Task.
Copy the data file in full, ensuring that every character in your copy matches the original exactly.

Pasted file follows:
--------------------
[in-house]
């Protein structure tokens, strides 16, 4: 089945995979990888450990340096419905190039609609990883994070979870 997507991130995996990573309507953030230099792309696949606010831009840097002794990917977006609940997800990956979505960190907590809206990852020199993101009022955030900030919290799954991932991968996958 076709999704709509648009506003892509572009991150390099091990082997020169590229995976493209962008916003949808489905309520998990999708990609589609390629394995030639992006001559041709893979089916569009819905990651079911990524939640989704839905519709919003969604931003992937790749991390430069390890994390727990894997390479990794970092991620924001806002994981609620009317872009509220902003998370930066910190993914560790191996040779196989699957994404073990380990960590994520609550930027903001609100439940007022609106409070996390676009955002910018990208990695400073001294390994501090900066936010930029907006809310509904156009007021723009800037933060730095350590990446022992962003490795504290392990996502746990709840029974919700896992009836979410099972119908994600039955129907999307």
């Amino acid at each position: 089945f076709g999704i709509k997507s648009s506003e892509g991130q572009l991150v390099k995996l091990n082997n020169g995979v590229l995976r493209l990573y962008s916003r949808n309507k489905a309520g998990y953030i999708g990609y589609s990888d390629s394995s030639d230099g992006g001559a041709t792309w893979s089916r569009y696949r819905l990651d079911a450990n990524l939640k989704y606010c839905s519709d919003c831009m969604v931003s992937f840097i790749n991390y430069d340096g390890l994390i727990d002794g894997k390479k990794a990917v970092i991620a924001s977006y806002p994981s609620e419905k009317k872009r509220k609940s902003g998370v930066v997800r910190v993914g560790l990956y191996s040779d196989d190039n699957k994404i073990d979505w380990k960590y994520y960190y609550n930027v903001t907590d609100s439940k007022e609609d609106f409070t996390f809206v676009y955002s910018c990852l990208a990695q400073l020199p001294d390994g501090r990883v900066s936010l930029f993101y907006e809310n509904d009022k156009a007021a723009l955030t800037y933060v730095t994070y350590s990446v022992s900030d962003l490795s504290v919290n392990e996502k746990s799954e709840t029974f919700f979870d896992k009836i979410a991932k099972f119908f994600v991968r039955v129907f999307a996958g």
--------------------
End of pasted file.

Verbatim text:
[in-house]
């Protein structure tokens, strides 16, 4: 089945995979990888450990340096419905190039609609990883994070979870 997507991130995996990573309507953030230099792309696949606010831009840097002794990917977006609940997800990956979505960190907590809206990852020199993101009022955030900030919290799954991932991968996958 076709999704709509648009506003892509572009991150390099091990082997020169590229995976493209962008916003949808489905309520998990999708990609589609390629394995030639992006001559041709893979089916569009819905990651079911990524939640989704839905519709919003969604931003992937790749991390430069390890994390727990894997390479990794970092991620924001806002994981609620009317872009509220902003998370930066910190993914560790191996040779196989699957994404073990380990960590994520609550930027903001609100439940007022609106409070996390676009955002910018990208990695400073001294390994501090900066936010930029907006809310509904156009007021723009800037933060730095350590990446022992962003490795504290392990996502746990709840029974919700896992009836979410099972119908994600039955129907999307």
């Amino acid at each position: 089945f076709g999704i709509k997507s648009s506003e892509g991130q572009l991150v390099k995996l091990n082997n020169g995979v590229l995976r493209l990573y962008s916003r949808n309507k489905a309520g998990y953030i999708g990609y589609s990888d390629s394995s030639d230099g992006g001559a041709t792309w893979s089916r569009y696949r819905l990651d079911a450990n990524l939640k989704y606010c839905s519709d919003c831009m969604v931003s992937f840097i790749n991390y430069d340096g390890l994390i727990d002794g894997k390479k990794a990917v970092i991620a924001s977006y806002p994981s609620e419905k009317k872009r509220k609940s902003g998370v930066v997800r910190v993914g560790l990956y191996s040779d196989d190039n699957k994404i073990d979505w380990k960590y994520y960190y609550n930027v903001t907590d609100s439940k007022e609609d609106f409070t996390f809206v676009y955002s910018c990852l990208a990695q400073l020199p001294d390994g501090r990883v900066s936010l930029f993101y907006e809310n509904d009022k156009a007021a723009l955030t800037y933060v730095t994070y350590s990446v022992s900030d962003l490795s504290v919290n392990e996502k746990s799954e709840t029974f919700f979870d896992k009836i979410a991932k099972f119908f994600v991968r039955v129907f999307a996958g």